Passing on a love of nature to kids

by Carol Meyer

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A recent article in USA Today reported that the average American child spends 53 hours a week with electronic media. This alarming statistic means children aren’t getting anywhere near a comparable time outside. But we can be intentional about changing this for the children we influence. I encourage you to make this effort for several reasons: 1) Children need nature to be balanced and whole and we want what is good for them 2) If children know and love nature, they will be more zealous in protecting it 3) Kids have a natural affinity for nature and it brings out their joy and wonder and 4) We want them to know God revealed in creation.

We’ve probably all said to kids, “Do as I say,” when we weren’t modeling it. Yet we know that never works. Passing on a love of nature has to begin with ourselves. If we are couch potatoes, seldom venturing outdoors, the command to “Get outside and play” won’t hold much weight. So maybe it’s time to examine our priorities and how much we value the natural world, being out in it, and protecting it. The good news is that if we do, the children around us will probably pick that up naturally.

My granddaughter Taylor, whom I am raising, particularly loves animals. She devours the mail we get from animal rights organizations and is determined to work in this field. She just chose St. Francis of Assisi for her confirmation saint because of his love of animals. This interest did not come in a vacuum. She picked this up from me, without any preaching or effort on my part, because it’s a part of my values and actions.

Lent and Spring are coming, so maybe this would be a good time to discipline yourself and your children to get out in nature more. To me, that seems more valuable and pleasing to God than most of the penances we adopted as children, like giving up candy (which my brothers and I always saved and pigged out on at Easter! Hardly admirable.) Maybe you could even be so bold as to adopt a rule that your kids spend as much time outside as they do watching TV, being on the computer, etc.

It’s a bit ironic that this article is about us passing on a love of nature to children. It seems to me that they are the ones who naturally love it, and we’re the ones gradually stifling it out of them. They can spend hours on the beach examining shells, while we’re the ones who’ve lost that patience and awe. We hurry them on and shuttle them from one activity to another, hardly giving them time to be creative in nature.

As children, my brothers and I were ingenious in coming up with ways to play outside. We pretended, ambled, constructed, luxuriated, scrutinized, roamed, hunted, and delighted. Kids, hungry for nature, just need the opportunity and their creativity will know no bounds. My children were raised in the Kansas City metro area, so it wasn’t quite the same as my idyllic childhood roving the farm. When my son Gabriel was in his early teens, he and a friend found an unusual spot to play in. It was on some public land close to the freeway where a small creek flowed and trash, rocks, and branches abounded. They spent numerous hours interacting with these elements and proudly erecting a shelter out of these unlikely materials.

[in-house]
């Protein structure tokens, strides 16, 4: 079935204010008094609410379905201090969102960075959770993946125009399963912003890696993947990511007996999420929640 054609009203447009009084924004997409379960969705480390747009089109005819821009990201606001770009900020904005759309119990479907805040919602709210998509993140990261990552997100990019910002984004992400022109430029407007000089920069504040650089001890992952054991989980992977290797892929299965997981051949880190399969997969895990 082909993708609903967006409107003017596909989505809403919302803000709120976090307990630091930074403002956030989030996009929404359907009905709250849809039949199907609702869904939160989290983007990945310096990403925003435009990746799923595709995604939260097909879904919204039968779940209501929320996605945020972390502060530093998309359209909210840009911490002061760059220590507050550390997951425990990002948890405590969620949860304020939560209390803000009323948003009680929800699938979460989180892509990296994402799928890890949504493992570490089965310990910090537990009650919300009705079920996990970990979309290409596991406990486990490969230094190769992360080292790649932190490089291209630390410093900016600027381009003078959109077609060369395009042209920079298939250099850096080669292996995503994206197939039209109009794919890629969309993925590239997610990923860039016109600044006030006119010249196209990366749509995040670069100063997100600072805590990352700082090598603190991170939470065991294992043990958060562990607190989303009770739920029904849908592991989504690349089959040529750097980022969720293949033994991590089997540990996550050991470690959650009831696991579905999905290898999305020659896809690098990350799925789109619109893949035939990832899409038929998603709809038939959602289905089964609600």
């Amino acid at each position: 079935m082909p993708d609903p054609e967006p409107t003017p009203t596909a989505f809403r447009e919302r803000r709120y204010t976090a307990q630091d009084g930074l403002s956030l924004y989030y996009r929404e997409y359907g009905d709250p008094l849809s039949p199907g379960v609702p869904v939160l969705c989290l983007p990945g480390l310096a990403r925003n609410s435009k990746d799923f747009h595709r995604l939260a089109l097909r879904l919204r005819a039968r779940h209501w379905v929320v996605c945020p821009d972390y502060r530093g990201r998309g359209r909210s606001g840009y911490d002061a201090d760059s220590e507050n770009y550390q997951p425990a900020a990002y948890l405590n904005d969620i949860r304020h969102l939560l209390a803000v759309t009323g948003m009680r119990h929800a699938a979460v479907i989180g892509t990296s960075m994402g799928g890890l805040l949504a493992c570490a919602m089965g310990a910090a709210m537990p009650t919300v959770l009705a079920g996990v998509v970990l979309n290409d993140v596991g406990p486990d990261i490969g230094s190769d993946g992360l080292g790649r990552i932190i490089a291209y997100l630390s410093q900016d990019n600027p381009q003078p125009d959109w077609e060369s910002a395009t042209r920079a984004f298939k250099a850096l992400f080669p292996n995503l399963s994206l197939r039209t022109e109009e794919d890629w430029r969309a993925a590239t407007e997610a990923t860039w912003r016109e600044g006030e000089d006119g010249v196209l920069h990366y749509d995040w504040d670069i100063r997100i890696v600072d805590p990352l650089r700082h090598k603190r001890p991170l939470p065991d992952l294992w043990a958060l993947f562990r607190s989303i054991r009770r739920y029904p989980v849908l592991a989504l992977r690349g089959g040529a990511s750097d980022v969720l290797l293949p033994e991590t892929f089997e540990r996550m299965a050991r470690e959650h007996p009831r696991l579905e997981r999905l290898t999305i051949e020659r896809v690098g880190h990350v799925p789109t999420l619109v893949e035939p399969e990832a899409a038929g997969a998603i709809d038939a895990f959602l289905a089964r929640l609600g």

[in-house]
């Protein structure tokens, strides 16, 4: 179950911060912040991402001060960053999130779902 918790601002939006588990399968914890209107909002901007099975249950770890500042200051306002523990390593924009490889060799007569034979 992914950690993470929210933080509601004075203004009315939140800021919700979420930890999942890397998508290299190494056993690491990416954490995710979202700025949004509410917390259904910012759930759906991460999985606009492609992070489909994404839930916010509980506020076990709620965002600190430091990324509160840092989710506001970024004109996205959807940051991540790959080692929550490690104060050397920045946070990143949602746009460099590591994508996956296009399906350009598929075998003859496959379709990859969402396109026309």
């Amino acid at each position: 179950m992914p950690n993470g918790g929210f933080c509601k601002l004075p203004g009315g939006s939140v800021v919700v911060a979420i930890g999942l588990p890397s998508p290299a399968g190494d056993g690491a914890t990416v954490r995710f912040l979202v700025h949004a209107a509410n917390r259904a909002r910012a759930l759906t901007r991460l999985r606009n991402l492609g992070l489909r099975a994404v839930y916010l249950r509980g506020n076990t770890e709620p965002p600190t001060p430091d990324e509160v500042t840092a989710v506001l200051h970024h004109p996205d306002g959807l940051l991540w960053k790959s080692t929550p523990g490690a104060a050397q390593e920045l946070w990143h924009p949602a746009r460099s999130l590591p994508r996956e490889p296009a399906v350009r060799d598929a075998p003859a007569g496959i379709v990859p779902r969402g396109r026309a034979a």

Sometimes we parents are so protective and worried about accidents, getting dirty, germs, or predators that we think we are doing our kids a favor by constantly keeping them inside. My siblings and I had some mishaps now and then, but it was a small price to pay for the countless hours of joy in nature. We grew strong, resilient, self-reliant and confident as a result. And if safety is truly a concern where you live, there’s always the back yard, public parks, and outdoor activities that include your participation and watchful eye.

Getting kids to love nature is more than ushering them outside to get them out of your hair. To be effective, it needs to include a variety of elements. Exposing them to nature through books, stories, discussion, the Discovery channel, pets, nature-related toys, and caring for plants can all be done inside your home. But second-hand experience is not enough. You need to take them to nature centers, museums of natural history, Earth fairs, gardening expos, the farmer’s market, and more. And finally, there are the good old direct experiences of camping in a tent, taking family vacations in nature, hiking in the woods, swimming in a lake, and helping with gardening/yard work. In the summer, we always sent our kids to outdoor camps of some kind, which they loved, so don’t forget about that.

And you Dads, this message is for you too. Life is not just about passing on a love of sports to your kids. Your kids will have to deal with the effects of a deteriorating planet, so knowledge of and immersion in nature will give them the tools, inner strength and commitment to deal with these challenges and make a positive difference. And remember that kids will come to know and love God more by sensory, hands-on experiences of God’s creation than all the theory in the world.

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